Code of Conduct approved to address sexism in francophone TV ads

Code of Conduct approved to address sexism in francophone TV ads
Credit: Belga.

On 14 July, the Conseil Supérieur de l'Audiovisuel (CSA) approved a code of conduct aiming to fight sexism in advertising, the details of which were announced on Tuesday.

As part of the Wallonia-Brussels Federation's Women's Rights Plan for 2020-2024, there has been an active push to get sexism off television screens, particularly within ads.

The CSA, the French-speaking audiovisual sector's regulatory body, intends to restrict the influence of these commercials in the future, particularly among children and teenagers, by ensuring that they "do not spread harmful gender stereotypes about women."

The regulatory board requested that these problems be considered not just by broadcasting services, but also by representatives from advertising, academic specialists, and civil society players. To that end, their Advisory Board has drafted a Code of Conduct comprised of twelve articles for more egalitarian and inclusive commercials from the broadcasting services under their jurisdiction.

Defining and delimiting 

In order to delimit sexist aspects of adverting, the first article of the Code defines various concepts while also identifying what constitutes as discrimination and hate speech. Furthermore, their Equality and Diversity Barometers on radio and television advertising demonstrate the complex nature of sexism, as sometimes sexism can be presented both directly and indirectly, or even combined within a single commercial.

The broadcasting services have been instructed to pay special attention to their own advertising, such as self-promotional spots, jingles, and on-air graphics. Informing the services that these advertisements an be a force for good and  used to destroy stereotypes or to display varied representations, such as unrealistic body types or gender roles.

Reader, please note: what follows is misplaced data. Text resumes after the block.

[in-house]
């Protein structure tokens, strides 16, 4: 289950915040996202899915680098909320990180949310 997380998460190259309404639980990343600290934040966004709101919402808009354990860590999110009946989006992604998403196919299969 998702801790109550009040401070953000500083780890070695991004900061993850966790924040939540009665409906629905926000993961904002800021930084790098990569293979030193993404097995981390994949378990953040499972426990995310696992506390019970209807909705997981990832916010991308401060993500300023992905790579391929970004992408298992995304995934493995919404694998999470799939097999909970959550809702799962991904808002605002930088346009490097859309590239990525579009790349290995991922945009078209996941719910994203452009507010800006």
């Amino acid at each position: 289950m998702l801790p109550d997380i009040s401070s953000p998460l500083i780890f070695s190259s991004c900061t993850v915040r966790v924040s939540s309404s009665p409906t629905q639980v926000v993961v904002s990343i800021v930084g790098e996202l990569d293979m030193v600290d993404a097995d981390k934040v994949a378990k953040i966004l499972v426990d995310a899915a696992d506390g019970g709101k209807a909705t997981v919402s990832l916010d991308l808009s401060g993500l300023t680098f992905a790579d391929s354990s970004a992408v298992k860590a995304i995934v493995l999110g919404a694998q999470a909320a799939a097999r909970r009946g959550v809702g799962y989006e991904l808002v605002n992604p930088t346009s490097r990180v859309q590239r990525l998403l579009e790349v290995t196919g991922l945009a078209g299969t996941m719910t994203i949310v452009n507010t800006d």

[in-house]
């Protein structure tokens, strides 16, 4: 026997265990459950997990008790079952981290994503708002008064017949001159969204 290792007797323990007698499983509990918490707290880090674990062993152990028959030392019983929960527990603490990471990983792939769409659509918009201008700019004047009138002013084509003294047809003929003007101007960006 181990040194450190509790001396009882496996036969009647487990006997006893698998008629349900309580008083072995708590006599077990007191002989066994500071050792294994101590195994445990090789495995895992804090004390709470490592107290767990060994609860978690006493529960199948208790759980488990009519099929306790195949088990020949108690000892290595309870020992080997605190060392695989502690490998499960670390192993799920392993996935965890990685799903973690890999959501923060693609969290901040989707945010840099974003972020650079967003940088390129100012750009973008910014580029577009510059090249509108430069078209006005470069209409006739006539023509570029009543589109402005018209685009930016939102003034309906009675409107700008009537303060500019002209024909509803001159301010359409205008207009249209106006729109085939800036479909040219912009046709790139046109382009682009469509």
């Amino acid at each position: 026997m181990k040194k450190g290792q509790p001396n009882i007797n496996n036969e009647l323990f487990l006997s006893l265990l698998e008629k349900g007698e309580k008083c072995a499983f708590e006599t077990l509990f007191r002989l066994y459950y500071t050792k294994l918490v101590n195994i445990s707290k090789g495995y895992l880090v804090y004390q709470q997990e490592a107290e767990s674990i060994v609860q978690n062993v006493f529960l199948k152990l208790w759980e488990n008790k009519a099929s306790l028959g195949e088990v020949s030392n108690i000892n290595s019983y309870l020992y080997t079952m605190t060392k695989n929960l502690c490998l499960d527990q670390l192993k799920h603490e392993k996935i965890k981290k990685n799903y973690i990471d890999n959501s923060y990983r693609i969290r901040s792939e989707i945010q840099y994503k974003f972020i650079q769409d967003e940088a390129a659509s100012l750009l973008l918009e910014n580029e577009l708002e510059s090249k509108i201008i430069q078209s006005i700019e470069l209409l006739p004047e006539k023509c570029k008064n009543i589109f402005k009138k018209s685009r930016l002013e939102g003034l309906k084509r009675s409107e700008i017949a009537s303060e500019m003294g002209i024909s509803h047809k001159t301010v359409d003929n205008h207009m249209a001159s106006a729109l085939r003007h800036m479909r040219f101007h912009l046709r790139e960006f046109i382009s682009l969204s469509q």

Advising and analysing 

As a result, the CSA advised its broadcasting services to evaluate the advertising they present against the aforementioned standards.

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They have also asked them to pay particular attention to the commercials that they themselves create: self-promoting ads, jingles and on-air graphics. Telling the services that these ads can be a force for good and used to demolish preconceptions or to display diverse representations, such as bodies or gender roles.

Prioritising the youth

The CSA believes that ensuring that advertising does not have an influence on Belgian youngsters should be a priority for broadcasting services.

According to the Code of Conduct, "commercials must neither communicate hyper-sexualised portrayals of minors, nor must they depict them engaging in 'risky' behaviour." They also wish to deter broadcasters to show advertisements that would push minors to harm their physical, moral, or mental well-being.

Finally, the Code has introduced a mechanism that would appoint a "Gender and Commercial Communication" representative within each media organisation.  This role, together with the creation of a Monitoring Committee, will help in the development of a practical guide and training module for professionals to better adhere to the Code of Conduct.


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